The Huntsville Branch Railway was a "tap" rail line which was chartered as the Huntsville Branch Railway Company in 1871. Support of a railroad through Huntsville was split in the community for a number of reasons. Concerns about loss of business and fear that it would bring "undesirables" to town were major factors in the community's decision not to pay the bonus requested by therailroad. The memory of stagecoach passengers triggering a yellow fever epidemic in 1867 was still fresh in residents' minds as they considered the consequences of a railroad. The railroad decided to bypass Huntsville, but the town leaders continued to work on the project. In 1871 they settled on a tap rail line to run from the main line at phelps to town. The depot location was between downtown Huntsville and Austin college (later the location of Sam Houston Normal Institute) and the Texas Penitentiary. Money to build the tap was contributed by many citizens, both white and African-American.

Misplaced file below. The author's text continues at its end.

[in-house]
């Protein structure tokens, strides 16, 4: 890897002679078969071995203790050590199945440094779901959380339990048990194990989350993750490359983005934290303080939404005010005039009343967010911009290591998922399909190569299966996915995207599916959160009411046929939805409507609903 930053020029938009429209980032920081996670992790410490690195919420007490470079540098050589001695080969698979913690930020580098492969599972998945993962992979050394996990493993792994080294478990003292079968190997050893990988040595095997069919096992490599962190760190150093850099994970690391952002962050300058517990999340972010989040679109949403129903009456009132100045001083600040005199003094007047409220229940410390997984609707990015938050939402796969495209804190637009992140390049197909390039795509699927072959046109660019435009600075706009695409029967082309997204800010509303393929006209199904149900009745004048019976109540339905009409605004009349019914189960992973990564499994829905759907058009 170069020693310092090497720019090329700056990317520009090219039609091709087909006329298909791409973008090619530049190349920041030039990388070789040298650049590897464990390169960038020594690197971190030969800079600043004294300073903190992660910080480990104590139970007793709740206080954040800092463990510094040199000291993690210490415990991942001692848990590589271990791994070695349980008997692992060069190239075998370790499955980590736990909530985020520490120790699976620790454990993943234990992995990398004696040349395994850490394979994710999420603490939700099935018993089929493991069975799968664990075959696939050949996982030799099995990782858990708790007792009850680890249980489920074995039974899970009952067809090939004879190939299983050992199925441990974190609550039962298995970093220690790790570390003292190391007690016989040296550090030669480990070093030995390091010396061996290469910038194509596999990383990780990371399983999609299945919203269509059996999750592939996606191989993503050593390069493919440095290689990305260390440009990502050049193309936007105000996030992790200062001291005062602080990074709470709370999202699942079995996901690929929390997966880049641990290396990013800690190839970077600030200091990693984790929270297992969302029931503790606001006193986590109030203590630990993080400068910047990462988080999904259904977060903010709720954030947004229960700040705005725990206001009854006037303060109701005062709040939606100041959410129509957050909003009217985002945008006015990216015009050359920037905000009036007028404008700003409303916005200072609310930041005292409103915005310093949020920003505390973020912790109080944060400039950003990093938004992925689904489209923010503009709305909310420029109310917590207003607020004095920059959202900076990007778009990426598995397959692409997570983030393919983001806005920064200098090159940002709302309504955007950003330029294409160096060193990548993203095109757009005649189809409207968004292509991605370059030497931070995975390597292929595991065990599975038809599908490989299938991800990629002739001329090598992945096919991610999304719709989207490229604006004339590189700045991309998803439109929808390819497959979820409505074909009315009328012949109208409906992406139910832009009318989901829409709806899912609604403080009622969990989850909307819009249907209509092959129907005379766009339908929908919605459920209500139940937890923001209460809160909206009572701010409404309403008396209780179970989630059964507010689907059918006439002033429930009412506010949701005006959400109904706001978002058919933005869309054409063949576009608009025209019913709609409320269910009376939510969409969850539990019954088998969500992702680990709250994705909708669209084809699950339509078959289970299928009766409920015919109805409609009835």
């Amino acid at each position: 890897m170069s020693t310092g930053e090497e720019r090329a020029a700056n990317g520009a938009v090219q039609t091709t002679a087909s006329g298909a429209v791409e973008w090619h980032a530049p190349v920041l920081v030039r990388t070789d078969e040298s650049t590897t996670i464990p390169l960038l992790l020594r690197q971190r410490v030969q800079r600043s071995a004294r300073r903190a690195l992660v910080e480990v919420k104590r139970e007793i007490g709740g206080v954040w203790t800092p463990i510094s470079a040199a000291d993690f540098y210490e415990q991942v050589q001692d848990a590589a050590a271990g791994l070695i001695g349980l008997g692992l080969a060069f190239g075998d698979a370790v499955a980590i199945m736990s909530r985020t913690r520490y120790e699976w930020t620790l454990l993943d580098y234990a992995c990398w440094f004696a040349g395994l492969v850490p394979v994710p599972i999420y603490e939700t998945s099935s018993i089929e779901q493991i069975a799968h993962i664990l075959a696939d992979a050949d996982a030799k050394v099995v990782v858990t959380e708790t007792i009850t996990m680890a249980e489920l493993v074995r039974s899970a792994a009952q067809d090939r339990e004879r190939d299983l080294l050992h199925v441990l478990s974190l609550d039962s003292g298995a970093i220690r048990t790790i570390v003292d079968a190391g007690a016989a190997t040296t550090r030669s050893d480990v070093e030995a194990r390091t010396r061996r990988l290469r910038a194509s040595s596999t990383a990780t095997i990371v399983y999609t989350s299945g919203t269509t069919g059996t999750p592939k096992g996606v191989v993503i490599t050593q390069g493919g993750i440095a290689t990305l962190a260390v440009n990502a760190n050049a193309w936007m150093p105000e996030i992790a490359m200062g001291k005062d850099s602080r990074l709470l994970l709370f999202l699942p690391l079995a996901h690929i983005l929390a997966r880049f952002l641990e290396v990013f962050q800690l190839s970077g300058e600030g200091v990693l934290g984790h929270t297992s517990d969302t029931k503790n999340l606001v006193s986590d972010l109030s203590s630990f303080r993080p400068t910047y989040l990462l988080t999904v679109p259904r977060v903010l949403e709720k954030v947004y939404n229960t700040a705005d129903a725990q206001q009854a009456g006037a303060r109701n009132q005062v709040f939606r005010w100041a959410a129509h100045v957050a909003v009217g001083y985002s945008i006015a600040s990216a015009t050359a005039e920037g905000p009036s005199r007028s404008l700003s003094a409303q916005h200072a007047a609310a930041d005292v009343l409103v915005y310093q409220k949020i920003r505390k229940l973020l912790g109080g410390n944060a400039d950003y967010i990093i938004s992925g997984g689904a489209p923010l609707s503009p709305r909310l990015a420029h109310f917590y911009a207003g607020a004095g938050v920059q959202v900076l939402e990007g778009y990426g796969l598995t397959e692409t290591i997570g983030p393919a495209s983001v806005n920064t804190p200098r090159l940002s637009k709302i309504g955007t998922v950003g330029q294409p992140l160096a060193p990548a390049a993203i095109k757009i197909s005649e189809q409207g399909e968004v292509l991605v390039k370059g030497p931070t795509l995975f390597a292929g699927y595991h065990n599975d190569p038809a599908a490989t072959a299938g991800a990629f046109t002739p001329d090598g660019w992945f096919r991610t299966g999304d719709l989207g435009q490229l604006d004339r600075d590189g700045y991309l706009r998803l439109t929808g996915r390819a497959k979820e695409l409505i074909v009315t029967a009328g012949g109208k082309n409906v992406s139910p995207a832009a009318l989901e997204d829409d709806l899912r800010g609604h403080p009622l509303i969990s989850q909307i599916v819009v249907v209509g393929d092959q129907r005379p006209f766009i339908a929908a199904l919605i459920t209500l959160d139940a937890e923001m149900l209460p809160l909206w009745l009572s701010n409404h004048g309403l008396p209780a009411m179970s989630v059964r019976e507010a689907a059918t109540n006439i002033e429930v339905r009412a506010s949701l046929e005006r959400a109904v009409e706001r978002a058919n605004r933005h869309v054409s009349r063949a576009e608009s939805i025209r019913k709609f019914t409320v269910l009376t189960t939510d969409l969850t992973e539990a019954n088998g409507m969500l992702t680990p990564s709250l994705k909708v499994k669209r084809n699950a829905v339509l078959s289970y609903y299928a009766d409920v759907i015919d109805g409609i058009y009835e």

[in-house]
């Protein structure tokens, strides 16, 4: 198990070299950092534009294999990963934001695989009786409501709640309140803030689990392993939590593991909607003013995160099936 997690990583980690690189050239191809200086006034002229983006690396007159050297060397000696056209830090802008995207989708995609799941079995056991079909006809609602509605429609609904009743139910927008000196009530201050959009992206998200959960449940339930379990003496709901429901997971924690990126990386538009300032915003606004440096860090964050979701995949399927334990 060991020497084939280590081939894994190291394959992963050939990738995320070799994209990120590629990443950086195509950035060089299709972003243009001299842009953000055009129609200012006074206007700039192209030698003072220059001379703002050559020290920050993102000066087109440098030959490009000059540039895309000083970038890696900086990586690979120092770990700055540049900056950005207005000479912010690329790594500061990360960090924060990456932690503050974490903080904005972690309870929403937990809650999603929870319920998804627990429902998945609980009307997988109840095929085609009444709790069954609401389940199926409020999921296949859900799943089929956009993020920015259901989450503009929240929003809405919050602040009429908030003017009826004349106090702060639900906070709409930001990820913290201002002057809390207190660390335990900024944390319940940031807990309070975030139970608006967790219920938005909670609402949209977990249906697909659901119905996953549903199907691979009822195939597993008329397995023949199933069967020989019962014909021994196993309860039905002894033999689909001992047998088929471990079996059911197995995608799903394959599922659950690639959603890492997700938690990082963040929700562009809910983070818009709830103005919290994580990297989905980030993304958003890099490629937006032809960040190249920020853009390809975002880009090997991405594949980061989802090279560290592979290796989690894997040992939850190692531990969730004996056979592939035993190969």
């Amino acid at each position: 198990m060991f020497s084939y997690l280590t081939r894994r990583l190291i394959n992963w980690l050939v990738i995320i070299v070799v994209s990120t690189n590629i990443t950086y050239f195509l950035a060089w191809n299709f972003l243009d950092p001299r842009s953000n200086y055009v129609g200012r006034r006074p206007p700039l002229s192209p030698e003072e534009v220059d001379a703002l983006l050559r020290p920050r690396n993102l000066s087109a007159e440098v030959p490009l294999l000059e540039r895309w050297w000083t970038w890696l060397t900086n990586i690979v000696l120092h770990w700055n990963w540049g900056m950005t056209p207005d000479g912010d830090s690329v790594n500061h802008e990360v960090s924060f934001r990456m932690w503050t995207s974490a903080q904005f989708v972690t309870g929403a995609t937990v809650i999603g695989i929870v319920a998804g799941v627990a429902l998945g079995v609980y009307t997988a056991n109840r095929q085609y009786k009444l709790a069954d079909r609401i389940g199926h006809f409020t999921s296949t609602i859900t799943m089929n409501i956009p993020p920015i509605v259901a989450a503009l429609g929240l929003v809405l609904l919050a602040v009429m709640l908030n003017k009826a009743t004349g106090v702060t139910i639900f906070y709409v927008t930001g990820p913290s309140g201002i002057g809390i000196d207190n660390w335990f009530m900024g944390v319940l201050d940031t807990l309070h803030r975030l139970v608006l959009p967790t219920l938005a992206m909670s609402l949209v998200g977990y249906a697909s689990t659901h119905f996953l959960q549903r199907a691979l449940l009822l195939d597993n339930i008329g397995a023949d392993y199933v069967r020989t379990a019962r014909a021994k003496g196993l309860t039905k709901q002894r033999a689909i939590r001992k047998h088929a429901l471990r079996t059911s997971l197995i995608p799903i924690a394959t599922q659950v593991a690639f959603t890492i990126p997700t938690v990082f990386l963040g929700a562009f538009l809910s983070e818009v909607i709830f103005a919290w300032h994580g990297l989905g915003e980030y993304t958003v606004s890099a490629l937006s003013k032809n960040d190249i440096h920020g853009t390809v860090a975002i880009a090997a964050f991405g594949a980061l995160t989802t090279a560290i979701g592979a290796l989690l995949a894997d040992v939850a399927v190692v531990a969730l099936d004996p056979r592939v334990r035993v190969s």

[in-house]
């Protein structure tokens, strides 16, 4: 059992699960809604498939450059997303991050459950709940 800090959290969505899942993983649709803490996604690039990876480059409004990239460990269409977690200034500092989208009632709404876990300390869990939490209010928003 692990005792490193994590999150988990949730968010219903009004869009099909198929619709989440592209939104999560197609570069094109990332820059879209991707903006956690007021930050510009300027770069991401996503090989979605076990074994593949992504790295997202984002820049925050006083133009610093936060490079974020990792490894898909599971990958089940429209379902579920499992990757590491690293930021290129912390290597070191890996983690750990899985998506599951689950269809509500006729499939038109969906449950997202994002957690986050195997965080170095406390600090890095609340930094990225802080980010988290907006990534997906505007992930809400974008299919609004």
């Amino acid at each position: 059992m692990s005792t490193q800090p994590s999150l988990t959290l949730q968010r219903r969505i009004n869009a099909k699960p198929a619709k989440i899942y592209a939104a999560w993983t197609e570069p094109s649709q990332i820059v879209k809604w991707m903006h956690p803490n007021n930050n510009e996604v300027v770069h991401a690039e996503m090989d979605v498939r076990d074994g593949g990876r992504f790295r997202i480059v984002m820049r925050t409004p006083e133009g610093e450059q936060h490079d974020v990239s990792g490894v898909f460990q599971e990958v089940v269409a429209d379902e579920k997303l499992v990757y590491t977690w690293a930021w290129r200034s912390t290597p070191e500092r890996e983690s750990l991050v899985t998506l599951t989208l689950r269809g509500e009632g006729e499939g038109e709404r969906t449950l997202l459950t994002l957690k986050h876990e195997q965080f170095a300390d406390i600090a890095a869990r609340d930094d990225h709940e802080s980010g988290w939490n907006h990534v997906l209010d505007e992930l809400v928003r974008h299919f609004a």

The first train arrived via the tap in March of 1872. The railway got the nickname "Tilley's Tap" from its colorful conductor, John Robert Tilley. Tilley became conductor on the railroad by 1900 and was well known and liked by passengers and residents of Huntsville. Tilley ran the tap like it was his own and was often summoned from his domino games to begin the trip. He often stopped the train to fish a lake at phelps known as "Tilley's Lake." the branch prospered into the late 1940s as a cargo and passenger train. Freight service continued for 40 years ending in the early 1980s. "Tilley's Tap" was destroyed by a flood and the depot was torn down in 1997.